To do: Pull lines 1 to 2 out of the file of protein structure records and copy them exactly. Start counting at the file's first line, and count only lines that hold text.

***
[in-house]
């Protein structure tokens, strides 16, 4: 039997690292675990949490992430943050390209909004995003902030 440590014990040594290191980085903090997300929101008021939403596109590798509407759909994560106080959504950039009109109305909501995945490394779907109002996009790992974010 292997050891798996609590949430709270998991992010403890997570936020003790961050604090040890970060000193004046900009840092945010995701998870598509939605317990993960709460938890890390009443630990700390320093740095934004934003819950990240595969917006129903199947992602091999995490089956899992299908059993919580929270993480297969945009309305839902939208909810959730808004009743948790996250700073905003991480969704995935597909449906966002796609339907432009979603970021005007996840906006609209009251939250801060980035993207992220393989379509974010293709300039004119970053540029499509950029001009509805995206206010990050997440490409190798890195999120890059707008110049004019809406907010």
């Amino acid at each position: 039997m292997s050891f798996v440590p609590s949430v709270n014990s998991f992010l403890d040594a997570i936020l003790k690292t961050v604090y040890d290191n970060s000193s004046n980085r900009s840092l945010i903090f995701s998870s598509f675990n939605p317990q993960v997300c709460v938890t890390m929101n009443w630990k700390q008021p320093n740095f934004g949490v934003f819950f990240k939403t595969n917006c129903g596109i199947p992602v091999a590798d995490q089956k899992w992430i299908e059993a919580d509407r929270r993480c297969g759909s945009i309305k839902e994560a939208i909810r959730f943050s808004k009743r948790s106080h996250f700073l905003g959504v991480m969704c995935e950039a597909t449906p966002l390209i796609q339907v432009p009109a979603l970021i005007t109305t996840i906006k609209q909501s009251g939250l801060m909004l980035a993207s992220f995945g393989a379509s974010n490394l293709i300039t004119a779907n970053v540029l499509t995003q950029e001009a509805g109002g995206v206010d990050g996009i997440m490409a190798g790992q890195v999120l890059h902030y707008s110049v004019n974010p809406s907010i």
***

[in-house]
């Protein structure tokens, strides 16, 4: 039997690292675990949490992430943050390209909004995003902030 440590014990040594290191980085903090997300929101008021939403596109590798509407759909994560106080959504950039009109109305909501995945490394779907109002996009790992974010 292997050891798996609590949430709270998991992010403890997570936020003790961050604090040890970060000193004046900009840092945010995701998870598509939605317990993960709460938890890390009443630990700390320093740095934004934003819950990240595969917006129903199947992602091999995490089956899992299908059993919580929270993480297969945009309305839902939208909810959730808004009743948790996250700073905003991480969704995935597909449906966002796609339907432009979603970021005007996840906006609209009251939250801060980035993207992220393989379509974010293709300039004119970053540029499509950029001009509805995206206010990050997440490409190798890195999120890059707008110049004019809406907010």